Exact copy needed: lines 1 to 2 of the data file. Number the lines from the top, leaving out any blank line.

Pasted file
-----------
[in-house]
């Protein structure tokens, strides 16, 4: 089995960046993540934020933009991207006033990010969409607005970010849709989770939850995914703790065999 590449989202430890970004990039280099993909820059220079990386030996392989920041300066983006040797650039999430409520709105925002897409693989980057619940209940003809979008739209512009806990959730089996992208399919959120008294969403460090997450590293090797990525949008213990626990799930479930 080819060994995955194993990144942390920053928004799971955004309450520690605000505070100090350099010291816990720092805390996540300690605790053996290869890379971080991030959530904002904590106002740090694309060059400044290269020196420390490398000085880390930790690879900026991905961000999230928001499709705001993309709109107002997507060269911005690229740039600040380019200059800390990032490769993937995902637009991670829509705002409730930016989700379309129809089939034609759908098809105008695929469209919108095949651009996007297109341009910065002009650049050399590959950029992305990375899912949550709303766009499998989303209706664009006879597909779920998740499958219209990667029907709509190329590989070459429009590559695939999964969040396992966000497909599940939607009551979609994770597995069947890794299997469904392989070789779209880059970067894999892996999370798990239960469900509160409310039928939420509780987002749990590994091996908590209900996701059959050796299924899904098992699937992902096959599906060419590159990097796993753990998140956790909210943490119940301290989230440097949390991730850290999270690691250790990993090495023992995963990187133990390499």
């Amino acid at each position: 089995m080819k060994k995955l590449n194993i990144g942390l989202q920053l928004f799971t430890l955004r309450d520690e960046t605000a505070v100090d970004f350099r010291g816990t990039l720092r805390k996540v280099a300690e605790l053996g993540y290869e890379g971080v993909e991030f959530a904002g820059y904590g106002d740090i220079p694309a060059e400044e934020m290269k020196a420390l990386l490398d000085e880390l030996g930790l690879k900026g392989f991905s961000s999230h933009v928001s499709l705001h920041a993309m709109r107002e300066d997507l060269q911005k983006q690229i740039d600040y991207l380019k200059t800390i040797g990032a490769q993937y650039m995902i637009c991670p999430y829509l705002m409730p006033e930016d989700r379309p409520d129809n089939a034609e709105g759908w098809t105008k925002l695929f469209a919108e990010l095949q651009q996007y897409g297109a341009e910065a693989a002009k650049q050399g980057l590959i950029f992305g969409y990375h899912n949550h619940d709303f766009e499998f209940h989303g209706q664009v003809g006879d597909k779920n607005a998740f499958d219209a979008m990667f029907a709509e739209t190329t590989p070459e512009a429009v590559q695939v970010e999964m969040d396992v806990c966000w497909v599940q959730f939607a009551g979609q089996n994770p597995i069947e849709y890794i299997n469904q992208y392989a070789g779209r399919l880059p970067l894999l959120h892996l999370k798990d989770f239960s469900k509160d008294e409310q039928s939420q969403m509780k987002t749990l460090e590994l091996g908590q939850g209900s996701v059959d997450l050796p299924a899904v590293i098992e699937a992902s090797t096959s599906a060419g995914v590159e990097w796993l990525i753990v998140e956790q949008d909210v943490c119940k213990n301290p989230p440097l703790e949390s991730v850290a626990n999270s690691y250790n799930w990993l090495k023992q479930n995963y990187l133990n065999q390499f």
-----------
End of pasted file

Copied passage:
[in-house]
């Protein structure tokens, strides 16, 4: 089995960046993540934020933009991207006033990010969409607005970010849709989770939850995914703790065999 590449989202430890970004990039280099993909820059220079990386030996392989920041300066983006040797650039999430409520709105925002897409693989980057619940209940003809979008739209512009806990959730089996992208399919959120008294969403460090997450590293090797990525949008213990626990799930479930 080819060994995955194993990144942390920053928004799971955004309450520690605000505070100090350099010291816990720092805390996540300690605790053996290869890379971080991030959530904002904590106002740090694309060059400044290269020196420390490398000085880390930790690879900026991905961000999230928001499709705001993309709109107002997507060269911005690229740039600040380019200059800390990032490769993937995902637009991670829509705002409730930016989700379309129809089939034609759908098809105008695929469209919108095949651009996007297109341009910065002009650049050399590959950029992305990375899912949550709303766009499998989303209706664009006879597909779920998740499958219209990667029907709509190329590989070459429009590559695939999964969040396992966000497909599940939607009551979609994770597995069947890794299997469904392989070789779209880059970067894999892996999370798990239960469900509160409310039928939420509780987002749990590994091996908590209900996701059959050796299924899904098992699937992902096959599906060419590159990097796993753990998140956790909210943490119940301290989230440097949390991730850290999270690691250790990993090495023992995963990187133990390499």